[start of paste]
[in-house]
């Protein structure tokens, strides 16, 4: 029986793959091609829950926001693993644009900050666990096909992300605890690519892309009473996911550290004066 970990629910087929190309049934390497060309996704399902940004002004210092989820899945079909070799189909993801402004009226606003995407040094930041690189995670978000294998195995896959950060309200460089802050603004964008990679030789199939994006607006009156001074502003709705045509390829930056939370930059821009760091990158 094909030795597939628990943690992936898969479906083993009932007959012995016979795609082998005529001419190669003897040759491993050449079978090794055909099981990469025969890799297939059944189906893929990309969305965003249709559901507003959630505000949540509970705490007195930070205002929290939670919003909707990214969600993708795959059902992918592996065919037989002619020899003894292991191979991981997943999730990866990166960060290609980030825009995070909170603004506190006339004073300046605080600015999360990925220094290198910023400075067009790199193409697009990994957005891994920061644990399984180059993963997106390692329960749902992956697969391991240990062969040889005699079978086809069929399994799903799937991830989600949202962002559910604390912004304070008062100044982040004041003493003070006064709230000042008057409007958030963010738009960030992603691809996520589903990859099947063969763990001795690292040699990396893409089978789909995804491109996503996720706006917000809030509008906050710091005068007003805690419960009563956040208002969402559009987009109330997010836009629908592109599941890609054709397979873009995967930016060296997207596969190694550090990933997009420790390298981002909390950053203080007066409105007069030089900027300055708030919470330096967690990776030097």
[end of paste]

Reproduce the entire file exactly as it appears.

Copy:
[in-house]
């Protein structure tokens, strides 16, 4: 029986793959091609829950926001693993644009900050666990096909992300605890690519892309009473996911550290004066 970990629910087929190309049934390497060309996704399902940004002004210092989820899945079909070799189909993801402004009226606003995407040094930041690189995670978000294998195995896959950060309200460089802050603004964008990679030789199939994006607006009156001074502003709705045509390829930056939370930059821009760091990158 094909030795597939628990943690992936898969479906083993009932007959012995016979795609082998005529001419190669003897040759491993050449079978090794055909099981990469025969890799297939059944189906893929990309969305965003249709559901507003959630505000949540509970705490007195930070205002929290939670919003909707990214969600993708795959059902992918592996065919037989002619020899003894292991191979991981997943999730990866990166960060290609980030825009995070909170603004506190006339004073300046605080600015999360990925220094290198910023400075067009790199193409697009990994957005891994920061644990399984180059993963997106390692329960749902992956697969391991240990062969040889005699079978086809069929399994799903799937991830989600949202962002559910604390912004304070008062100044982040004041003493003070006064709230000042008057409007958030963010738009960030992603691809996520589903990859099947063969763990001795690292040699990396893409089978789909995804491109996503996720706006917000809030509008906050710091005068007003805690419960009563956040208002969402559009987009109330997010836009629908592109599941890609054709397979873009995967930016060296997207596969190694550090990933997009420790390298981002909390950053203080007066409105007069030089900027300055708030919470330096967690990776030097």